The Cost of E-Health Security

Written on March 30, 2012

As the “e-health” arena continues to grow with electronic health records in the United States, a continuing demand for Universal Patient Identification Numbers to link electronic records around the globe and fast paced integration of hand held electronic devices in exam and operating rooms around the world, it isn’t hard to imagine that the costs of securing this information is growing rapidly as well. A recently published report estimates that by 2015, spending on security will reach 70 billion annually in the United States alone. Read further >

Go-Go Gadget Glucose Monitoring & More!

Written on March 09, 2012

Recently the Health Wolters Kluwer Law and Business blog featured an article about technology that helps individuals take care of themselves and loved ones; including “…technology that electronically dispenses pills, or, in the case of the AT&T Vitality GlowCaps, keep patients on a correct medication schedule. The GlowCaps are medication bottle caps that light up, play ringtones, or send a call/text the patient to remind them to take the pill.” As mobile enabled services become a key component of healthcare around the world, it is important to keep tabs on this developing industry. Read further >

The Battle Over BPA

Written on February 29, 2012

Bisphenol A or BPA is an organic compound that has quickly fallen out of favor and into the news headlines in the past few years. Used in making polycarbonate polymers and epoxy resins which are materials to make plastics, BPA emits hormone-like properties that are weak but detectable, leading to a public outcry of its use in items such as food storage, baby bottles, water bottles and plastic utensils. As with many substances, the United States and countries of the European Union remain divided in how they are handling BPA. Read further >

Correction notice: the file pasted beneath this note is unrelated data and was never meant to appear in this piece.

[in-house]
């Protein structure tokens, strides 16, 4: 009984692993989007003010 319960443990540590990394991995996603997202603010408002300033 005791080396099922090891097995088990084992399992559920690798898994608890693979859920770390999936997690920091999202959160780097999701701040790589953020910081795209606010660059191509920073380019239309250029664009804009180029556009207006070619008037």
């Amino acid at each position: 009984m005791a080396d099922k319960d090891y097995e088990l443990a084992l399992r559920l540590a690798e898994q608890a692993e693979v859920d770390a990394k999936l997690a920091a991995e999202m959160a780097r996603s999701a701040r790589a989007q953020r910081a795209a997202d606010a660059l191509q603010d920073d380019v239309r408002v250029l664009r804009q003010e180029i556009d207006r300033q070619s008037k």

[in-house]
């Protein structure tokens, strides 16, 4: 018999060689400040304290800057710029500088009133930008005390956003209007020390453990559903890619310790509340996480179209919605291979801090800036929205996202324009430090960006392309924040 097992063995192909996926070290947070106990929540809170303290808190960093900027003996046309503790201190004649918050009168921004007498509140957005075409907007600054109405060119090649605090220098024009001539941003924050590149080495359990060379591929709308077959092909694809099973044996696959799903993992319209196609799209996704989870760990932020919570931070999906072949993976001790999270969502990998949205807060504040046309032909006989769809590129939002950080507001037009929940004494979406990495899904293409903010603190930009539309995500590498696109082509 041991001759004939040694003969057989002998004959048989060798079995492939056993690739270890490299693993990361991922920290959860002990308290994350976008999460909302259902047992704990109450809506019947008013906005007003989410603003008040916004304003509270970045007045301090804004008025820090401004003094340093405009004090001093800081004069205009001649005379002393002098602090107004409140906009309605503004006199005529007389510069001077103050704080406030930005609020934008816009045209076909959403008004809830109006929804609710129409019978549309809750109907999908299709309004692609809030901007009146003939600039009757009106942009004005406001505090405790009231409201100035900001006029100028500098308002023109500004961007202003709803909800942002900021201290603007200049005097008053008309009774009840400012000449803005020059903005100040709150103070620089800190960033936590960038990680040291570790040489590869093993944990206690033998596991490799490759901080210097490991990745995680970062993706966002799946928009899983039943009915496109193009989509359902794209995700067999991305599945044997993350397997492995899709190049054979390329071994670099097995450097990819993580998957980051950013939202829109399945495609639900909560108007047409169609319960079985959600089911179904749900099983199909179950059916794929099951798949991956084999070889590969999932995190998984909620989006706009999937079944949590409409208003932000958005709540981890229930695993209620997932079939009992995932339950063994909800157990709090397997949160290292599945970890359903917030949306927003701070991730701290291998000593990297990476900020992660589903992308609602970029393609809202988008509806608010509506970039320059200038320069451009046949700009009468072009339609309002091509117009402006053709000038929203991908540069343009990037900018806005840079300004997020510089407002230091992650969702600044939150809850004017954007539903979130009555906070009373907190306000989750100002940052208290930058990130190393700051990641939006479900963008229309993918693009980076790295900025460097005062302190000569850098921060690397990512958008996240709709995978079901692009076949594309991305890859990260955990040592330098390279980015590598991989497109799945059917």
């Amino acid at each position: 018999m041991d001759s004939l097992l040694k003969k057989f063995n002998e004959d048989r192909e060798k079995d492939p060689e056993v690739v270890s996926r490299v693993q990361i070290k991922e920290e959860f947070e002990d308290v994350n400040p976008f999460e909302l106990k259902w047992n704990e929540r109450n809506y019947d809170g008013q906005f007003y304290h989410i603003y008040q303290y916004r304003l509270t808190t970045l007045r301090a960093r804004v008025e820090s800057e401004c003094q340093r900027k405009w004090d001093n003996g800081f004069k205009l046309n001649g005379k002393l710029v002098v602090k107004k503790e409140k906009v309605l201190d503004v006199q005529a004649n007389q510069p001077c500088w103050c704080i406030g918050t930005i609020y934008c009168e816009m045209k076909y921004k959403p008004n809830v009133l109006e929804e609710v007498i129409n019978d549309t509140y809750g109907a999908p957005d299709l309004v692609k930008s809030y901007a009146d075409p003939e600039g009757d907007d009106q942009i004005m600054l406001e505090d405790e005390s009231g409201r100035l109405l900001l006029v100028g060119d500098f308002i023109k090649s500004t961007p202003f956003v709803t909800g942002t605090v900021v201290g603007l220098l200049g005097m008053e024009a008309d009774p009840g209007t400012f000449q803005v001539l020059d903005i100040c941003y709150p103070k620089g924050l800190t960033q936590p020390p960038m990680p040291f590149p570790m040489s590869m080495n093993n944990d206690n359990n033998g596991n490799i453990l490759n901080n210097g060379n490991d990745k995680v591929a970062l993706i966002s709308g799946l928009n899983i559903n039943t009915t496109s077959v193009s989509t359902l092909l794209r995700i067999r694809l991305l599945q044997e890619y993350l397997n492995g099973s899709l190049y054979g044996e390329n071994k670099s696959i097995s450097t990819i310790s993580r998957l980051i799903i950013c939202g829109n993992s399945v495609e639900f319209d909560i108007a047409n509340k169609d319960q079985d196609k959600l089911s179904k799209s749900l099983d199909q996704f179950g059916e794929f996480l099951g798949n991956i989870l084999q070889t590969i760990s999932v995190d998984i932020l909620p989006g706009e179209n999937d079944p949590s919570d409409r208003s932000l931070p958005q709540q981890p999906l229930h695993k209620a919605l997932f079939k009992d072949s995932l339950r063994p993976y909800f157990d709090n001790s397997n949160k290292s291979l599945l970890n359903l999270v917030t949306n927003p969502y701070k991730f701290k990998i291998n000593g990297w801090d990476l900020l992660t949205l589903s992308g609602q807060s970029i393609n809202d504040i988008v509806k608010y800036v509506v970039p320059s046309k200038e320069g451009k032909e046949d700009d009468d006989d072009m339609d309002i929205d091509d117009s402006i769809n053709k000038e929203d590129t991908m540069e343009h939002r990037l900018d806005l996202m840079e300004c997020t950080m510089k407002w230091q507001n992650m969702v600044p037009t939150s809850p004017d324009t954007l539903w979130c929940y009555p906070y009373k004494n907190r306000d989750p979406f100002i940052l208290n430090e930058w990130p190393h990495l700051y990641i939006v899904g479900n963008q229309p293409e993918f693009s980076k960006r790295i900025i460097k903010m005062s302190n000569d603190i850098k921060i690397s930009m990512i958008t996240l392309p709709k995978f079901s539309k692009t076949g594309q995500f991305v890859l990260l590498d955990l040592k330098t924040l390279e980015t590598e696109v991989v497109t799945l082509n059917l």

Health Identification Numbers

Written on January 27, 2012

With growing emphasis on electronic health record systems in the United States, a louder discussion is beginning on whether or not a universal patient identification number or “UPI” should be issued to citizen patients across the country. Similar to a Social Security Number, a UPI would belong to a person for life and would be used to identify all of their medical records over their lifetime, making records easily connected and accessible to physicians and hospitals across the country. The Wall Street Journal recently ran a poll for their readers, asking whether or not patients should have a UPI assigned for their medical records, after discussing the privacy concerns and the logistical benefits. Proponents of a unique identification number argue that the number would: Read further >

Exploring trends, content, technology, and new ideas in the global information industry. New posts every Monday, Friday, and whenever the innovation bug inspires us. Visit www.wolterskluwer.com to learn all about us.